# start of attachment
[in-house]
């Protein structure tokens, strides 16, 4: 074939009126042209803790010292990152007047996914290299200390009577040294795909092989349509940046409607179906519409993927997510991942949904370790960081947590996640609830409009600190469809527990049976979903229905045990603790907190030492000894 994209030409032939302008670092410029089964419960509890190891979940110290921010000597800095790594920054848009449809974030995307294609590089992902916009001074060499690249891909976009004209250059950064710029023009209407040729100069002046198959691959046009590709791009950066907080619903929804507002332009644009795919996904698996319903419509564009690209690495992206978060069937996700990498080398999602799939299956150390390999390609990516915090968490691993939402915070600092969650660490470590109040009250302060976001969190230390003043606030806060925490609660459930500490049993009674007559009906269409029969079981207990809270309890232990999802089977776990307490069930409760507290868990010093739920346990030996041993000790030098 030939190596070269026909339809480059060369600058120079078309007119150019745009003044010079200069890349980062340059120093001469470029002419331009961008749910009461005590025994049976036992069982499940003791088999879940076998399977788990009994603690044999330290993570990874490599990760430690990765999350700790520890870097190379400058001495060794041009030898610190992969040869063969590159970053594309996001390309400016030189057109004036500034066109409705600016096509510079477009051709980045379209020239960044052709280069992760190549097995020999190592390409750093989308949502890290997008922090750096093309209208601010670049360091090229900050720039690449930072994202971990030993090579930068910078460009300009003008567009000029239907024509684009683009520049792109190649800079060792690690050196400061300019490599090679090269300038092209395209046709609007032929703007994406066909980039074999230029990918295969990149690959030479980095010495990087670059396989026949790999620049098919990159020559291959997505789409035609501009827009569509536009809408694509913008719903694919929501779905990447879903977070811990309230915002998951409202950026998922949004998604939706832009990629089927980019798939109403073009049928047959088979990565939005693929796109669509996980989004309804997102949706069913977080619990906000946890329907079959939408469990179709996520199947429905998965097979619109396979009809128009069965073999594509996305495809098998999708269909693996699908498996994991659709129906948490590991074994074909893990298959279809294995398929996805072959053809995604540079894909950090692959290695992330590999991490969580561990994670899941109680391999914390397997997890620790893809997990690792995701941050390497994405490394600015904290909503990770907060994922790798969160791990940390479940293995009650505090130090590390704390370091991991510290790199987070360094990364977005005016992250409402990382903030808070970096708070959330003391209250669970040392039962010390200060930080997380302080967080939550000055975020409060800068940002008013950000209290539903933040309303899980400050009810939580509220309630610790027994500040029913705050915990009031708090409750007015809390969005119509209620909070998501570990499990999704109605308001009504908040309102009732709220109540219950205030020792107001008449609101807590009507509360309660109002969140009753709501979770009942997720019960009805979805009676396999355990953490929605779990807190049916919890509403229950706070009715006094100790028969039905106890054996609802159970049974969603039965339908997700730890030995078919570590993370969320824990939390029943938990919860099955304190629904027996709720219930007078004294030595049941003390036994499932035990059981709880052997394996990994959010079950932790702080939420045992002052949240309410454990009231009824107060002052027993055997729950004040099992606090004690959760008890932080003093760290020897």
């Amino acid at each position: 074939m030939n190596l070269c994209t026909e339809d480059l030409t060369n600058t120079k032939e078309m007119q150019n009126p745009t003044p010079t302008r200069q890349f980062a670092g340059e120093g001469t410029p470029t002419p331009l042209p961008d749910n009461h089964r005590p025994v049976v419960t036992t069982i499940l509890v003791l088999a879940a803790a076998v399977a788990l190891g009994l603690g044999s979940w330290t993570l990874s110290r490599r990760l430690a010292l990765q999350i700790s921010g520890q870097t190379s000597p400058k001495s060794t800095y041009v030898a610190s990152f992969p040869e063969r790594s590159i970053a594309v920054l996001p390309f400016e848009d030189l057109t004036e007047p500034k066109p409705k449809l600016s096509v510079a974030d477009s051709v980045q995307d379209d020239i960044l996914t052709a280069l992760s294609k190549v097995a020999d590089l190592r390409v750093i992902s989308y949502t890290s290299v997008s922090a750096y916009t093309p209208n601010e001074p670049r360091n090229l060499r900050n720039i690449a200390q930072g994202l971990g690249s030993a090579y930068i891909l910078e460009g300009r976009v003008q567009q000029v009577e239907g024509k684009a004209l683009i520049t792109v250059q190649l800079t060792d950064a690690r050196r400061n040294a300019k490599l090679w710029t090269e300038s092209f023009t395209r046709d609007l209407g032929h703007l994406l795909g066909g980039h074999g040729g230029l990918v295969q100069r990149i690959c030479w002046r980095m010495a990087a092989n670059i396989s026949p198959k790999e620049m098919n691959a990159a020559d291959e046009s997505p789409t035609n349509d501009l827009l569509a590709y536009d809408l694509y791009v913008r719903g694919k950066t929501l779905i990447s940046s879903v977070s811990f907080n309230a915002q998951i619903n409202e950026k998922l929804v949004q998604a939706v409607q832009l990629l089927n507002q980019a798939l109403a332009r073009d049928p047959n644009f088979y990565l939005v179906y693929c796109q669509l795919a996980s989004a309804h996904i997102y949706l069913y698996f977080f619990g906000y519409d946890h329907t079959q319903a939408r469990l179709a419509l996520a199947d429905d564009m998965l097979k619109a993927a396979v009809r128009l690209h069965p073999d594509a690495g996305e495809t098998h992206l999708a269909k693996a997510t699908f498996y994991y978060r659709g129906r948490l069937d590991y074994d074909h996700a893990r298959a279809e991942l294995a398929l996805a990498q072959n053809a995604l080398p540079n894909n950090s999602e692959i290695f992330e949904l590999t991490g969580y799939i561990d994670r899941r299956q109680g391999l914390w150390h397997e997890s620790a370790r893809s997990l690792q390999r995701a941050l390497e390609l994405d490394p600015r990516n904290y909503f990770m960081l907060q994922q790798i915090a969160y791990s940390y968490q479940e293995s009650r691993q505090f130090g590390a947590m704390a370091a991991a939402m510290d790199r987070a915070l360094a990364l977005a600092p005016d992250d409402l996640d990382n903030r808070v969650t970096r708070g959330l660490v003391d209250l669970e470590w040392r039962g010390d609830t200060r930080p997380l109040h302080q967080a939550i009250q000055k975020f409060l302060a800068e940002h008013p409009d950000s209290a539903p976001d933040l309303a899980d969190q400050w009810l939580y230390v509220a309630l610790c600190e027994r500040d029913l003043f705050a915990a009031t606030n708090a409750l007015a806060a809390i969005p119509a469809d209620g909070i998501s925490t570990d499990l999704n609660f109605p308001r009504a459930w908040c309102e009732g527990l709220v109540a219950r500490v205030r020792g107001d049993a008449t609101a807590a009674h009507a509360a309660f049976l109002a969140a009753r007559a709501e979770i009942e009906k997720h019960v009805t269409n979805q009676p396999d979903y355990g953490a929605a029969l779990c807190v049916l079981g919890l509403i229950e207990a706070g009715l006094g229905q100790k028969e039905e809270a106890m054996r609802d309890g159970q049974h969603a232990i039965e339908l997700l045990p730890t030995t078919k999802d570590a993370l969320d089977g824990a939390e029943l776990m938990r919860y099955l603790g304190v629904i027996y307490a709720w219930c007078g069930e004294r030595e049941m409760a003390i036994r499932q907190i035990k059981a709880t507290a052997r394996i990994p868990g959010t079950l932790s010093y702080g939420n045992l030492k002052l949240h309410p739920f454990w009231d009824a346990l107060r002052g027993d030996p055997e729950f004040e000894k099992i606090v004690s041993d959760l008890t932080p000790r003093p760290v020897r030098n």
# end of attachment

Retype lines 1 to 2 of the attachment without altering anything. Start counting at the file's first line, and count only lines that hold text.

[in-house]
């Protein structure tokens, strides 16, 4: 074939009126042209803790010292990152007047996914290299200390009577040294795909092989349509940046409607179906519409993927997510991942949904370790960081947590996640609830409009600190469809527990049976979903229905045990603790907190030492000894 994209030409032939302008670092410029089964419960509890190891979940110290921010000597800095790594920054848009449809974030995307294609590089992902916009001074060499690249891909976009004209250059950064710029023009209407040729100069002046198959691959046009590709791009950066907080619903929804507002332009644009795919996904698996319903419509564009690209690495992206978060069937996700990498080398999602799939299956150390390999390609990516915090968490691993939402915070600092969650660490470590109040009250302060976001969190230390003043606030806060925490609660459930500490049993009674007559009906269409029969079981207990809270309890232990999802089977776990307490069930409760507290868990010093739920346990030996041993000790030098 030939190596070269026909339809480059060369600058120079078309007119150019745009003044010079200069890349980062340059120093001469470029002419331009961008749910009461005590025994049976036992069982499940003791088999879940076998399977788990009994603690044999330290993570990874490599990760430690990765999350700790520890870097190379400058001495060794041009030898610190992969040869063969590159970053594309996001390309400016030189057109004036500034066109409705600016096509510079477009051709980045379209020239960044052709280069992760190549097995020999190592390409750093989308949502890290997008922090750096093309209208601010670049360091090229900050720039690449930072994202971990030993090579930068910078460009300009003008567009000029239907024509684009683009520049792109190649800079060792690690050196400061300019490599090679090269300038092209395209046709609007032929703007994406066909980039074999230029990918295969990149690959030479980095010495990087670059396989026949790999620049098919990159020559291959997505789409035609501009827009569509536009809408694509913008719903694919929501779905990447879903977070811990309230915002998951409202950026998922949004998604939706832009990629089927980019798939109403073009049928047959088979990565939005693929796109669509996980989004309804997102949706069913977080619990906000946890329907079959939408469990179709996520199947429905998965097979619109396979009809128009069965073999594509996305495809098998999708269909693996699908498996994991659709129906948490590991074994074909893990298959279809294995398929996805072959053809995604540079894909950090692959290695992330590999991490969580561990994670899941109680391999914390397997997890620790893809997990690792995701941050390497994405490394600015904290909503990770907060994922790798969160791990940390479940293995009650505090130090590390704390370091991991510290790199987070360094990364977005005016992250409402990382903030808070970096708070959330003391209250669970040392039962010390200060930080997380302080967080939550000055975020409060800068940002008013950000209290539903933040309303899980400050009810939580509220309630610790027994500040029913705050915990009031708090409750007015809390969005119509209620909070998501570990499990999704109605308001009504908040309102009732709220109540219950205030020792107001008449609101807590009507509360309660109002969140009753709501979770009942997720019960009805979805009676396999355990953490929605779990807190049916919890509403229950706070009715006094100790028969039905106890054996609802159970049974969603039965339908997700730890030995078919570590993370969320824990939390029943938990919860099955304190629904027996709720219930007078004294030595049941003390036994499932035990059981709880052997394996990994959010079950932790702080939420045992002052949240309410454990009231009824107060002052027993055997729950004040099992606090004690959760008890932080003093760290020897």